A community church
"You have to be a community church," Pedro says on why his congregation is growing. "I work with the Chamber of Commerce, the school district, the YMCA, the Police Department and city officials. People see me everywhere and they know about our church."
Santa Maria's members come from Mexico, Puerto Rico and other islands from the Caribbean, Central and South America, Texas and other areas of the United States. Many are also from El Salvador, where Pedro is originally from. And although the services are in Spanish, it's not unusual to see people from Africa, India or other cultures among the faces gathered for worship.
Even Bishop Kanouse experienced this cultural exchange last December, when he was invited to preach for the commemoration service for the Virgin of Guadalupe, the patron saint of Mexico.
"Here I was preaching about someone they have known and loved their entire lives, and here I am just learning about her myself," he says. "And while her story is not traditionally Lutheran it has brought Christian faith alive, and her presence has brought hope to many people for generations."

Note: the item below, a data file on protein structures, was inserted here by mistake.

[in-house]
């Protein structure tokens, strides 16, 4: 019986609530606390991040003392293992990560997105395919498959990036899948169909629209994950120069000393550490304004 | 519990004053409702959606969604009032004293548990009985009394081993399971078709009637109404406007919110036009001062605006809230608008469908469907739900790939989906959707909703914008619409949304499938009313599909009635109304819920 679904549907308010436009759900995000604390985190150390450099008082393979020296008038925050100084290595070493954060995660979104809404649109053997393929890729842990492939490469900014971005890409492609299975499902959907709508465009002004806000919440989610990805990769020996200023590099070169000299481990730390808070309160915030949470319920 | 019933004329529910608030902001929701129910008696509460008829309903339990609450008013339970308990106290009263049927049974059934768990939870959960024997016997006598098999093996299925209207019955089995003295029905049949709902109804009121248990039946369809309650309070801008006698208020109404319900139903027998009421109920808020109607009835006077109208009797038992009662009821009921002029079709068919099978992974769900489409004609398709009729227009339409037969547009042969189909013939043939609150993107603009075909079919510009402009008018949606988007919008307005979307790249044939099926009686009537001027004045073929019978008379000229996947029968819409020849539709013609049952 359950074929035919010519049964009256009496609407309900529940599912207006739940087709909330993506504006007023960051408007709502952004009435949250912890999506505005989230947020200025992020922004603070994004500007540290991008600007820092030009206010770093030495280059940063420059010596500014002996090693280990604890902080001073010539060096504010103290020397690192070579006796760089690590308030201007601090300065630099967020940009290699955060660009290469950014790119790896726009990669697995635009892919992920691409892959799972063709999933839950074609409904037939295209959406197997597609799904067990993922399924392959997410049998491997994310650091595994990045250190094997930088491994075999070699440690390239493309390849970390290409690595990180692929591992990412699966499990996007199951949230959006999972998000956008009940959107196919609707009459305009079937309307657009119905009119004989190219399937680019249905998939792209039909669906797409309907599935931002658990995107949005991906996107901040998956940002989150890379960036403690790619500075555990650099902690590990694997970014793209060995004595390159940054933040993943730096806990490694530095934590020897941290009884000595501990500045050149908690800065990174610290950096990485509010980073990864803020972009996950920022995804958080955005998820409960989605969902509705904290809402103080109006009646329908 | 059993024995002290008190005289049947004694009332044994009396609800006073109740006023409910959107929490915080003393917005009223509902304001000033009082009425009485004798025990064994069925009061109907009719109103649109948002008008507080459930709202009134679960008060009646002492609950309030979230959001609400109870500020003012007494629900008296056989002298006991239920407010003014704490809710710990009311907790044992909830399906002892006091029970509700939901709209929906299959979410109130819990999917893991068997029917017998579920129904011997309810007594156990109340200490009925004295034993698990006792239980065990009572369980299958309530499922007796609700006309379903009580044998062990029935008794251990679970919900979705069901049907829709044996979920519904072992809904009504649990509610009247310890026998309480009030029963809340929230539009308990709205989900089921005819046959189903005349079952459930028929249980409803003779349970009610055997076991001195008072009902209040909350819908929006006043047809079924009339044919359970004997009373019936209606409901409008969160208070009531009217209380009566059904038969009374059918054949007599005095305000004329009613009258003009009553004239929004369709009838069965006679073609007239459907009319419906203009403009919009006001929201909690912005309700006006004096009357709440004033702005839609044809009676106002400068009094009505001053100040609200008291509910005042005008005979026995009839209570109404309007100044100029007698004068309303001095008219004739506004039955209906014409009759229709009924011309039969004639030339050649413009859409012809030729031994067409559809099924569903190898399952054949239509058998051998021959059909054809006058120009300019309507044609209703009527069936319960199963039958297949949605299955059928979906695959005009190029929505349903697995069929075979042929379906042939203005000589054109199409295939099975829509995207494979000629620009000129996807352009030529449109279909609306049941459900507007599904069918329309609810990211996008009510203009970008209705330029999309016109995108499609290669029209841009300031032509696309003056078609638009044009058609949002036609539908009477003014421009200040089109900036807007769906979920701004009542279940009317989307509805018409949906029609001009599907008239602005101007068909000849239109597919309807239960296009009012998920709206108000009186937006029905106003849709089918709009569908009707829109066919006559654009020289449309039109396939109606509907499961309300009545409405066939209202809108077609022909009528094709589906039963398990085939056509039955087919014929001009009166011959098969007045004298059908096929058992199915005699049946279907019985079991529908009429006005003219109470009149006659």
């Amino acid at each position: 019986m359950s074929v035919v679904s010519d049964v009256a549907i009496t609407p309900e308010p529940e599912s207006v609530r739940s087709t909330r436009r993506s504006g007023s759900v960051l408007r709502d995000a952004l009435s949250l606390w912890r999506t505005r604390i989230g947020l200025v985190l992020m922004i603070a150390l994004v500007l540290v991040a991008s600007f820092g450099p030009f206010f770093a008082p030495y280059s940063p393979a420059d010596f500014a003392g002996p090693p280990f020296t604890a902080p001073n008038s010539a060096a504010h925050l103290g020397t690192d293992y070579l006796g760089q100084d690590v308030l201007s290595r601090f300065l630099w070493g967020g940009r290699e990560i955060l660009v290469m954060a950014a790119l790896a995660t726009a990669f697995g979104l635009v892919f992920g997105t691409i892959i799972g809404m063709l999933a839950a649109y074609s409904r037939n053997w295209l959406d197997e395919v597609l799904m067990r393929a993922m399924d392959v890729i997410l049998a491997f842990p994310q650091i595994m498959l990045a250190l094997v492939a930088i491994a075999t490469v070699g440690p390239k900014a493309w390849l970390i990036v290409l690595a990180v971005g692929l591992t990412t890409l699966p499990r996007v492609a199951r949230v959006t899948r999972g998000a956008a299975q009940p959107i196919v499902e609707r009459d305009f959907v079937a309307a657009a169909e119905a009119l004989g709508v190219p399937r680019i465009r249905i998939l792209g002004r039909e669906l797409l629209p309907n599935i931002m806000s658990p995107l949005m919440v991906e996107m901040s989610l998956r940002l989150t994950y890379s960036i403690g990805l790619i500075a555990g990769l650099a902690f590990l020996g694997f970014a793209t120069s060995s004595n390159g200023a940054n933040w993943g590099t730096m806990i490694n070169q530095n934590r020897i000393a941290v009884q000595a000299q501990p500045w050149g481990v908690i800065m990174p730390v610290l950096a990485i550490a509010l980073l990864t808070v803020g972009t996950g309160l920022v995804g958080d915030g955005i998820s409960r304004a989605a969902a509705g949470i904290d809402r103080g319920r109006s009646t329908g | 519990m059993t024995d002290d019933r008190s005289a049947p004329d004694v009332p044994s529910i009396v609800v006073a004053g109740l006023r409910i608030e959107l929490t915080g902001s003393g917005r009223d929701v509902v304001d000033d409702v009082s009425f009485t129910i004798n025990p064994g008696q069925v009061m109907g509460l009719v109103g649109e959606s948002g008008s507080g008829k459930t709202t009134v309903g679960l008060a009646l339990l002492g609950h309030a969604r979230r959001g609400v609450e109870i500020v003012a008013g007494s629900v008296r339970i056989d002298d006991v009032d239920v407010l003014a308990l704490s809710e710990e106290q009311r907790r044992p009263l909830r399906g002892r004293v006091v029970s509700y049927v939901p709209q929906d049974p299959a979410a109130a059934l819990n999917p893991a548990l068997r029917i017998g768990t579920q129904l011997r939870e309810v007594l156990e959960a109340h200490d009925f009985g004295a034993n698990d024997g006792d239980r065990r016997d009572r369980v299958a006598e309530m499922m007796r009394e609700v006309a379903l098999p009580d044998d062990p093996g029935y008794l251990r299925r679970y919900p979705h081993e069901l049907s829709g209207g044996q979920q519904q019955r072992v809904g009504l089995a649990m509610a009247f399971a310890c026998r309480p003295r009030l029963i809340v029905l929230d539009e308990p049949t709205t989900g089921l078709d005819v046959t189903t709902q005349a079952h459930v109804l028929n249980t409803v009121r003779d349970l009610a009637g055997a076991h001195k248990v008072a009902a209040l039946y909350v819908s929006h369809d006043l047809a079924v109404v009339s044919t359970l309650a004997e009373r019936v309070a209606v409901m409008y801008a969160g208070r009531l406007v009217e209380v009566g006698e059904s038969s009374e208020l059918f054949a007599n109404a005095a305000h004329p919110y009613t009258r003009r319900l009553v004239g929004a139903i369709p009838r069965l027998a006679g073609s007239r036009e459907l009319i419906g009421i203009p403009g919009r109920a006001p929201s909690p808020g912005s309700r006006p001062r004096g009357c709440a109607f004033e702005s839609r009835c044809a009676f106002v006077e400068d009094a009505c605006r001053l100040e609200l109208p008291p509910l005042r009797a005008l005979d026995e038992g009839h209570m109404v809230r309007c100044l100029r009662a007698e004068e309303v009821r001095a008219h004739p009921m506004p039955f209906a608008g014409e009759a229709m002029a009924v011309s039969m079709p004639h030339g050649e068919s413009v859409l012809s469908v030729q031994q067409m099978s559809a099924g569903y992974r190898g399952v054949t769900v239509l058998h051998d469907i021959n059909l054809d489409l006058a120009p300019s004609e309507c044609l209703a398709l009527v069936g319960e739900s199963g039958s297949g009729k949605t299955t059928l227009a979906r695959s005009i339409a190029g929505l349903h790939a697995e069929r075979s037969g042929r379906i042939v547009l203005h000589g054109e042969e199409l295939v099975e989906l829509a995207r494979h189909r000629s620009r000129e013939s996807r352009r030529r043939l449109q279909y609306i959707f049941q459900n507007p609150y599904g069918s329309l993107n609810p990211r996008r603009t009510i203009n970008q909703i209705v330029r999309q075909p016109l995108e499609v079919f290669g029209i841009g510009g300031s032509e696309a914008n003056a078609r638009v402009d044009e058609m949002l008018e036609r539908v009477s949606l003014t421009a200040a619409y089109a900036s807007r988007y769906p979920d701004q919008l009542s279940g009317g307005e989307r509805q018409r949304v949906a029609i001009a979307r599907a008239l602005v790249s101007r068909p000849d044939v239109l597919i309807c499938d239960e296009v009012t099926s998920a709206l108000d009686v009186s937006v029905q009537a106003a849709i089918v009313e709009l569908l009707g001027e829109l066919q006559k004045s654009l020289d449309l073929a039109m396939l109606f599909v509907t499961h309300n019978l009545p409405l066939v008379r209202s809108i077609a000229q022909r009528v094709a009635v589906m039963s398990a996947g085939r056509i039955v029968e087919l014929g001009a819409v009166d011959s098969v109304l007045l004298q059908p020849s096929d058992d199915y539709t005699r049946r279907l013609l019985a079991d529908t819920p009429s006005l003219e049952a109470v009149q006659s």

A bond that unites
It's this connection to their former countries that also draws people to Santa Maria, says Irma Banales, who is the Hispanic-Latino ministry coordinator for the synod. Irma also has been a member of Santa Maria since 1998 and assists with worship.
"When they listen to their own music from their home country, they feel connected," she says. "When they hear about a natural disaster in their country, they pray and do fundraising and have special dinners. At the healing service, we pray for people in their country who are ill, or in detention or trying to find a job."
A large part of the membership is undocumented, Irma says, but Santa Maria welcomes them no matter their legal status or academic status.
"Once they arrive at the church, they feel welcome and safe," says Irma. "The church is their comfort zone and their faith is strong."
The relationship between immigrants and the Irving Police Department has changed for the better from a few years ago, according to Irma.